skywards

EnglishEdit

EtymologyEdit

From sky +‎ -wards.

AdverbEdit

skywards (not comparable)

  1. In the direction of the sky; upwards.
    The explosion sent him skywards.
    • 1906, Stanley J[ohn] Weyman, “The Dissolution”, in Chippinge Borough, New York, N.Y.: McClure, Phillips & Co., OCLC 580270828, page 3:
      It was April 22, 1831, and a young man was walking down Whitehall in the direction of Parliament Street. [...] He halted opposite the Privy Gardens, and, with his face turned skywards, listened until the sound of the Tower guns smote again on the ear and dispelled his doubts.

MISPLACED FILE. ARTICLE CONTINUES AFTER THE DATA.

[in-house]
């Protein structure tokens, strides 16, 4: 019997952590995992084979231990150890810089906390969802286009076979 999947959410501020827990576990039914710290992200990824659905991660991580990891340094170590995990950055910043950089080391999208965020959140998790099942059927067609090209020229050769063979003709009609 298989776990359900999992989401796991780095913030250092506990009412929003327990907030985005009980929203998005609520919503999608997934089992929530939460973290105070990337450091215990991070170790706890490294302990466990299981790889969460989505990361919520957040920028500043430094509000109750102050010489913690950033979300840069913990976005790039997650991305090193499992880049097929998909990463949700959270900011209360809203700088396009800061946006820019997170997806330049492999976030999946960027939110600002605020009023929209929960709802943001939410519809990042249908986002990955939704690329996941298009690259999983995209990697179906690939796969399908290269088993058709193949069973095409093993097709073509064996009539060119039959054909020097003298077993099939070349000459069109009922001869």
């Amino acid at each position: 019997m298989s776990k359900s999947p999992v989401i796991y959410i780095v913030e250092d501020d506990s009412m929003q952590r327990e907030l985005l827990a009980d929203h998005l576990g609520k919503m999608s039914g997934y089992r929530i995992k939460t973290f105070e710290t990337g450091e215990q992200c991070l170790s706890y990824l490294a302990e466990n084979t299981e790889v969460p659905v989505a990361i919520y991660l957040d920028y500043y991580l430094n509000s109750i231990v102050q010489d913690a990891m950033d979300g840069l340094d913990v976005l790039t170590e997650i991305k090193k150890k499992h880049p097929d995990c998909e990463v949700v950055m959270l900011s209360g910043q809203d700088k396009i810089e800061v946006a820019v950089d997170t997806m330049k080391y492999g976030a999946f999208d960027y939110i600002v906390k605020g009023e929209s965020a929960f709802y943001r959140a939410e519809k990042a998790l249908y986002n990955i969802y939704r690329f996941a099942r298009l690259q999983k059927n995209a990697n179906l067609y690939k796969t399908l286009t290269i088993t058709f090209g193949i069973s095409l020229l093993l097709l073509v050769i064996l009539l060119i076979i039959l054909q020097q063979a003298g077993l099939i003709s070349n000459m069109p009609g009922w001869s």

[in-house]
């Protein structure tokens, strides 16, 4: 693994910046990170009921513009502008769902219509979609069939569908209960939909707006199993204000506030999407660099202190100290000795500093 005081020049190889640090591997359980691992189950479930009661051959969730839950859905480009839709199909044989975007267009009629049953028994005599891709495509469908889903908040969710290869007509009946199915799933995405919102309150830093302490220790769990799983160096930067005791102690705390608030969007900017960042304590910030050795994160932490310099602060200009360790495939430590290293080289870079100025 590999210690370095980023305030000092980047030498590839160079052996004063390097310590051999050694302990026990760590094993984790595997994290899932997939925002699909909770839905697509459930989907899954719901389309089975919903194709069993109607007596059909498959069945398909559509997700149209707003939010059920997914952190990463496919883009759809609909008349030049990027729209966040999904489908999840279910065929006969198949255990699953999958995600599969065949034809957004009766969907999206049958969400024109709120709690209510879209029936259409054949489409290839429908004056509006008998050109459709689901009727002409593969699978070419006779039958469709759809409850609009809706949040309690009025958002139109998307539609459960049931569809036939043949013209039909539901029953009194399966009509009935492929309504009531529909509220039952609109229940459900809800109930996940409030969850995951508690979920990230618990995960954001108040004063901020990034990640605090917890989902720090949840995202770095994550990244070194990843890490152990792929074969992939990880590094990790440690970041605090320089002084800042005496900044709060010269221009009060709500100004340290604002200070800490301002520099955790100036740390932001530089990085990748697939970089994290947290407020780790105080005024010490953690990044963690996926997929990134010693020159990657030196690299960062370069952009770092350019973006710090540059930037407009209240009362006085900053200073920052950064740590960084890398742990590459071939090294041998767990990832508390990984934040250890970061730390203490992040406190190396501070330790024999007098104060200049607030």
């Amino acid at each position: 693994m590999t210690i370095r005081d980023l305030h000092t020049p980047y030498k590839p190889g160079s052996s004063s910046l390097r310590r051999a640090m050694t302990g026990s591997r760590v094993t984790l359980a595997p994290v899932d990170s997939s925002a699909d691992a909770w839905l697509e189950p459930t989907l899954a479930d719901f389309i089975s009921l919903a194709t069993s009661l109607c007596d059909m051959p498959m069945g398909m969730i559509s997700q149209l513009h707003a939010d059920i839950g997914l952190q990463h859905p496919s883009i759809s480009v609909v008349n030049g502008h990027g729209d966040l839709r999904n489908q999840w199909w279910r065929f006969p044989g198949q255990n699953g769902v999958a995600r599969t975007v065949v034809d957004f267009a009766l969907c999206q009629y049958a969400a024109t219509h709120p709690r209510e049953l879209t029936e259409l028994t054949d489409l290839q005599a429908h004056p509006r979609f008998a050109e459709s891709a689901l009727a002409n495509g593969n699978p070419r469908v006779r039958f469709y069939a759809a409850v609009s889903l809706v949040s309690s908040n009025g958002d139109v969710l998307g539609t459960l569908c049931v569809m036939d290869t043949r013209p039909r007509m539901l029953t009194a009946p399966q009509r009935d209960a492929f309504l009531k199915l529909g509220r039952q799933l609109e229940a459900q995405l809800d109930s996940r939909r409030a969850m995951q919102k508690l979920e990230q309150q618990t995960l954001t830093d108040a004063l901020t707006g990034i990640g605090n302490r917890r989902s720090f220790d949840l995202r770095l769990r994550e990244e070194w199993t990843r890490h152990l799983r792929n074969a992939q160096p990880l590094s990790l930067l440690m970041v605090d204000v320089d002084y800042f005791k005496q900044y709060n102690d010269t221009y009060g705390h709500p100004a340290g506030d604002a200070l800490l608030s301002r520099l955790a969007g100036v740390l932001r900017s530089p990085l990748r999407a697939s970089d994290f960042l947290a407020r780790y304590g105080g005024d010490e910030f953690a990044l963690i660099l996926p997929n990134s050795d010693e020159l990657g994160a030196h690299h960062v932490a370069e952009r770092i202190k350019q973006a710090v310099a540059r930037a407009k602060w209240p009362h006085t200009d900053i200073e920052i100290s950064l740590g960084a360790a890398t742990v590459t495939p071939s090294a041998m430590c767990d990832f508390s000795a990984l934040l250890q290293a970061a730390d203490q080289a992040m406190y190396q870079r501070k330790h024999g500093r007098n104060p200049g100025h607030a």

• 2019 June 1, Oliver Wainwright, “Super-tall, super-skinny, super-expensive: the ‘pencil towers’ of New York’s super-rich”, in Katharine Viner, editor, The Guardian[1], London: Guardian News & Media, ISSN 0261-3077, OCLC 229952407, archived from the original on 5 October 2020:
      [I]f your neighbour is not exploiting their potential to go skywards, you can buy it off them and make your building even taller. It seems fitting that in the cut-throat capital of capitalism, even the air is for sale.

TranslationsEdit